Northern Light AR Gould Hospital has adapted care and services throughout the COVID-19 pandemic to meet the needs of the community. Being able to adapt quickly to ever-changing rules, procedures, and needs has been the hallmark of the hospital’s response efforts.

Another significant change is going into effect this week as the hospital transitions to a new vaccine response plan.

“When vaccines first became available, we were one of the first in the state to offer clinics,” said Jay Reynolds, MD, senior executive physician at AR Gould Hospital.  “Initially this was for our own employees, but that soon transitioned to a large community vaccine clinic at Northern Maine Community College. That site allowed us the space to safely vaccinate as many people as we could based on the vaccine allocation for the week, varying from a few hundred to over 1,000 shots per clinic.”

Now, with community interest waning and slots going unfilled during clinics, AR Gould will be ending its large vaccine clinic on the college campus and moving to smaller weekly clinics at the hospital’s Walk-In Care locations in Presque Isle and Caribou.

“When we first started, it was all about getting as many people as possible vaccinated as quickly as possible. Now we are looking for ways to expand availability to people who couldn’t make it to our larger vaccination site.”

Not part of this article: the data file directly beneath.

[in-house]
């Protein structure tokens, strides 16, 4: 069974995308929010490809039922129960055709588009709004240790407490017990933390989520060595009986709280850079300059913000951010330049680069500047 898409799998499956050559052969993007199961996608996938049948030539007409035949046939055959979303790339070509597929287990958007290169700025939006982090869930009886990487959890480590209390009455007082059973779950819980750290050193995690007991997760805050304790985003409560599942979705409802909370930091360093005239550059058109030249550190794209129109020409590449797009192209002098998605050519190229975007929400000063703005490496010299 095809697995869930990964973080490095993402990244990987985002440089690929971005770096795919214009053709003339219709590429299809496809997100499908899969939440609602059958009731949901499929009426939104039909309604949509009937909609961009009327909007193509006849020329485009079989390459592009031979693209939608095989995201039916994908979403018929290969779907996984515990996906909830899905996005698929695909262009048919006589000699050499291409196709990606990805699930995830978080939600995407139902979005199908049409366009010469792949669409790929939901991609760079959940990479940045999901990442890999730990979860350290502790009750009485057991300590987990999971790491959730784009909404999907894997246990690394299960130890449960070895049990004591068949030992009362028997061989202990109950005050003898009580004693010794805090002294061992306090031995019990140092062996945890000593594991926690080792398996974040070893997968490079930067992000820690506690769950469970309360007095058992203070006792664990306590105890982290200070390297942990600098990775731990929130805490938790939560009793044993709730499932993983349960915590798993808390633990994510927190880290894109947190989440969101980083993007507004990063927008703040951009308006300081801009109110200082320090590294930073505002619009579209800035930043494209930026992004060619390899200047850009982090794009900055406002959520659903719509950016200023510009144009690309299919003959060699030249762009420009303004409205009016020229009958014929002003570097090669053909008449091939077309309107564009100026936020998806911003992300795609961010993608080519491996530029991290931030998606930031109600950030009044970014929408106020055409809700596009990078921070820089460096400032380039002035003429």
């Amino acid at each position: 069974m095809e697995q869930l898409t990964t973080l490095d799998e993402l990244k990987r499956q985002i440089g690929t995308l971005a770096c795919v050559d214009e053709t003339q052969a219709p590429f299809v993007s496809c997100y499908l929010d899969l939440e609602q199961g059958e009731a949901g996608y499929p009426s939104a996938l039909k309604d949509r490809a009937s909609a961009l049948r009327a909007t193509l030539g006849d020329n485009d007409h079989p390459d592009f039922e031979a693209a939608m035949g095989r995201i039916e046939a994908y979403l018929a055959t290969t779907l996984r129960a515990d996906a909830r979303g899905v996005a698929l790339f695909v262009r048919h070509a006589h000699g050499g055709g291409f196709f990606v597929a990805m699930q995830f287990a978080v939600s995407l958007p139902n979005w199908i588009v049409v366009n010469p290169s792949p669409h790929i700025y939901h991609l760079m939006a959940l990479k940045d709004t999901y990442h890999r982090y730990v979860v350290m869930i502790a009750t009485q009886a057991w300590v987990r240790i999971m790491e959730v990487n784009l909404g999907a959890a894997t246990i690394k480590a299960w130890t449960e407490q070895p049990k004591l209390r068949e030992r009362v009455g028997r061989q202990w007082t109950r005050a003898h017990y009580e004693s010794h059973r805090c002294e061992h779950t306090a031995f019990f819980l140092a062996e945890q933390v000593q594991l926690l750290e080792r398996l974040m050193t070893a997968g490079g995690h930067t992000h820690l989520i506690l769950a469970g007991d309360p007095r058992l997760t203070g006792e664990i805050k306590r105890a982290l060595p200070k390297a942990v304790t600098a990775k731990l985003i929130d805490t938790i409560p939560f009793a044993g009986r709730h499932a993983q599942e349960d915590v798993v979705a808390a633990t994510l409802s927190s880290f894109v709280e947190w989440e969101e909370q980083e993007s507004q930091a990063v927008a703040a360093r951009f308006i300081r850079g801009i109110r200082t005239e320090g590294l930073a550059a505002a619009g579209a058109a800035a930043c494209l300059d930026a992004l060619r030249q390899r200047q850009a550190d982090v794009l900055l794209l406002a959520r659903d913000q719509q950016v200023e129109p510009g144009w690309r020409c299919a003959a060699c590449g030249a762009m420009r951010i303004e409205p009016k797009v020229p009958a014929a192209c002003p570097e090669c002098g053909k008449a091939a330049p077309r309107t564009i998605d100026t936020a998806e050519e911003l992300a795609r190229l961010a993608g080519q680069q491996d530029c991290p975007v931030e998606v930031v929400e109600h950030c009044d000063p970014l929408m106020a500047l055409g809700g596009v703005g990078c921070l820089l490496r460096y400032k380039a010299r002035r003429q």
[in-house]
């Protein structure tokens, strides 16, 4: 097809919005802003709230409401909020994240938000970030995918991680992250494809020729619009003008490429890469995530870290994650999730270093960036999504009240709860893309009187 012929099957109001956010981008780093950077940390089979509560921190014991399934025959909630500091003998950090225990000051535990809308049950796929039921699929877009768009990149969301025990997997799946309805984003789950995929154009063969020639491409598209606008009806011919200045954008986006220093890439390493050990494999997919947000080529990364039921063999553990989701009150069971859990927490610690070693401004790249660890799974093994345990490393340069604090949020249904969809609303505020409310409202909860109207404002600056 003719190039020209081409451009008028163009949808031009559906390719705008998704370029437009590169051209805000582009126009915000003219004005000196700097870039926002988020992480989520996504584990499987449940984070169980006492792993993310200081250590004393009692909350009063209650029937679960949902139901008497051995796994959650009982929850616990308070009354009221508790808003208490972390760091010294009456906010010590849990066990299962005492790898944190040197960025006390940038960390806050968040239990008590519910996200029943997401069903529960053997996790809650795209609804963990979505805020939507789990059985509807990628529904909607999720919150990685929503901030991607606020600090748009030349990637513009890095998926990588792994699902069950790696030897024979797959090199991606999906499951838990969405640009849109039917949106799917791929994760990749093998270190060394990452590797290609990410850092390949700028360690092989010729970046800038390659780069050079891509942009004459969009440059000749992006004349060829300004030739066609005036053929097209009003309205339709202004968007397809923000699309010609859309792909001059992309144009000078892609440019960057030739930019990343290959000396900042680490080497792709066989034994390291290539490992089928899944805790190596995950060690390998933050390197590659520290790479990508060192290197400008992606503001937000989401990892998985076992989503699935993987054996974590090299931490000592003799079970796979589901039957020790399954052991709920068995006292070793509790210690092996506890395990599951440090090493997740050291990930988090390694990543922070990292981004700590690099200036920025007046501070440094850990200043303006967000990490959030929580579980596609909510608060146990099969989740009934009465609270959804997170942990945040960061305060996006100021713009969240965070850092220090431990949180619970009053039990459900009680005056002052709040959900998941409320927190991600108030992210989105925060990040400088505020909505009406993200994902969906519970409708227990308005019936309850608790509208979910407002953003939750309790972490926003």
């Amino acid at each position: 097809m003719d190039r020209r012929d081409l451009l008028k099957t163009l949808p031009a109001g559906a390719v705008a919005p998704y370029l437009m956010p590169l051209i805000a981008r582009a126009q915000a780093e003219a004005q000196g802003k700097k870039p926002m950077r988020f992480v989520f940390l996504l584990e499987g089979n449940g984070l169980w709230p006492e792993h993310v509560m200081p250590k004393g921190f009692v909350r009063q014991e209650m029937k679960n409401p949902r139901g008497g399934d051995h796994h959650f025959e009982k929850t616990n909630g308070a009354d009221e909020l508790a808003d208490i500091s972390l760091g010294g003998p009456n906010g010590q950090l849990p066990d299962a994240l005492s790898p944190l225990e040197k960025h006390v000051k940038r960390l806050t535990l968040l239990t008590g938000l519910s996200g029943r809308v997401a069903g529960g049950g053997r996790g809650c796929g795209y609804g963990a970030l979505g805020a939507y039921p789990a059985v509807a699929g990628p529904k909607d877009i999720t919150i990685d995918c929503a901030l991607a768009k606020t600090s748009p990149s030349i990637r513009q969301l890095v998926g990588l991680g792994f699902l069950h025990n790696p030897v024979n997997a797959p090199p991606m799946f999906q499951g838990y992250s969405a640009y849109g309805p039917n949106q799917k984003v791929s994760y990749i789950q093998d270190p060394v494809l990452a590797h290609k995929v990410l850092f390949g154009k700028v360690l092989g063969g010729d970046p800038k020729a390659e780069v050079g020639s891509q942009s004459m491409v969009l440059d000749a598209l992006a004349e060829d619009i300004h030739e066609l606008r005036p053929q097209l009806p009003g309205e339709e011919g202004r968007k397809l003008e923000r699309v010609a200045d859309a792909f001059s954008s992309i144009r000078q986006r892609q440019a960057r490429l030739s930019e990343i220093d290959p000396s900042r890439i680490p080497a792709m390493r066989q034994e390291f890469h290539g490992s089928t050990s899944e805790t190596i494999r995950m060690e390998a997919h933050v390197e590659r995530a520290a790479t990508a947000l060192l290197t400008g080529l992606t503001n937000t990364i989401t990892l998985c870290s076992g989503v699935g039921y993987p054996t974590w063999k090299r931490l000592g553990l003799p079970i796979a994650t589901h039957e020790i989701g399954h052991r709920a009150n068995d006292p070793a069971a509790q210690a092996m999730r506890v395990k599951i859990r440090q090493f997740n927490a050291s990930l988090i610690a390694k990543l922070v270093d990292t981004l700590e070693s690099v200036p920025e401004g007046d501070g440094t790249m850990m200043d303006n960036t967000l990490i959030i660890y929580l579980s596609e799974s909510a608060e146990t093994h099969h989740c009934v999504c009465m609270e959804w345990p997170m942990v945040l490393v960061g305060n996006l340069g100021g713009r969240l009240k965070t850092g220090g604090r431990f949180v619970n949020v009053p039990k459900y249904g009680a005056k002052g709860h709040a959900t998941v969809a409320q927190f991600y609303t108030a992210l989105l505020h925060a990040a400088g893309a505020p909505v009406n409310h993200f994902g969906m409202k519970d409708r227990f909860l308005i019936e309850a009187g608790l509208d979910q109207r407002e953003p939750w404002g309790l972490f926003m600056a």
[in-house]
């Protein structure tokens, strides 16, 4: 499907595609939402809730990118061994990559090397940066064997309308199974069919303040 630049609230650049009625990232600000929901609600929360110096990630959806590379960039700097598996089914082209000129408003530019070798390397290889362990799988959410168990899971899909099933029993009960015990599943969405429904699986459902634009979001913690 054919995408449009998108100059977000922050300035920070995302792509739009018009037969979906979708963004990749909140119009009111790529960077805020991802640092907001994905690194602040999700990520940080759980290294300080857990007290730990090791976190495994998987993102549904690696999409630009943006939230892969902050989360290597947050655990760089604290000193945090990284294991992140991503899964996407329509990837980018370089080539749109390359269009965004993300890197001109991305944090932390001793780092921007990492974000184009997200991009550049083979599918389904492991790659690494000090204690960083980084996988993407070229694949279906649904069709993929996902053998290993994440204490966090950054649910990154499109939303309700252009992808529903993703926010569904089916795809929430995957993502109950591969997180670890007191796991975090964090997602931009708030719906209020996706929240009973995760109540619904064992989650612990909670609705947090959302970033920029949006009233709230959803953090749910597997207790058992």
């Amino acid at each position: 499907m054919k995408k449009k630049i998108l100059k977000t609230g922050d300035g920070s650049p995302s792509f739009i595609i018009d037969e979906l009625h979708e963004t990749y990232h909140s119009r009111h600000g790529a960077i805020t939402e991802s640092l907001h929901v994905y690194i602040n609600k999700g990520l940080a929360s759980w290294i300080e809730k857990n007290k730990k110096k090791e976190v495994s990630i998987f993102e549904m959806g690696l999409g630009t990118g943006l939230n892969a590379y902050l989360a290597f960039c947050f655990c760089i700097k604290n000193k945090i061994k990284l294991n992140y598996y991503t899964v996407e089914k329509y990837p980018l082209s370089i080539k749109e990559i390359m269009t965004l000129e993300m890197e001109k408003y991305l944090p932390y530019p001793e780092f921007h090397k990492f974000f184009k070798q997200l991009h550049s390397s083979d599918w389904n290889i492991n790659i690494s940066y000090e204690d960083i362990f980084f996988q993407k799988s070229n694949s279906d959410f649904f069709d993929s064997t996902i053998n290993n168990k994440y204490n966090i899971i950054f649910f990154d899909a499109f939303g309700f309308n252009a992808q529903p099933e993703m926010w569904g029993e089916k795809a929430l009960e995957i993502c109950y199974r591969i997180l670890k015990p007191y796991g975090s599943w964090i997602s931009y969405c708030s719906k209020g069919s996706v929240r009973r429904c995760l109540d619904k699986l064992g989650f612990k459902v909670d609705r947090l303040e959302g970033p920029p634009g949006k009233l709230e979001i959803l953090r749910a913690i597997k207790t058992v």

The last first-dose clinic at NMCC takes place Thursday, May 6.  There will be two more second-dose clinics at the college before the clinic there is permanently closed on May 27. 

“We want to thank Northern Maine Community College for being such an incredible partner in this endeavor. We also want to thank all of our volunteers and the community for making COVID-19 vaccinations a success. This has been a team effort for the health of our communities,” said Dr. Reynolds.

Starting on Wednesday, May 19, AR Gould will begin offering COVID-19 vaccines at Presque Isle Walk-In Care on North Street and Caribou Walk-In Care on Bennett Drive. Vaccines will be available on Wednesdays and Saturdays from 2-8 pm.  People can register for the vaccine online or just walk in without an appointment.

“Having a smaller footprint for our vaccine clinic makes the most sense now that we have a smaller demand,” explained Dr. Reynolds. “It is our hope that these evening and weekend hours will be a better fit for people’s schedules.”

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Another way that the hospital is making vaccines more available to those who may have had trouble coming to the large community clinic is by going into the high schools in the region to vaccinate those who meet the age requirement and have parental consent for a vaccine.  The first high school clinic took place on Wednesday, May 5 in Washburn.  Future clinics are being planned at other local area high schools.

“This is part of a County-wide effort,” said Dr. Reynolds. “Each County hospital will connect with high schools in their respective areas to offer this service.”

The key, according to Dr. Reynolds, is to continue to educate the community on the benefits of the vaccine while finding ways to make the vaccine as accessible as possible to those who want it.

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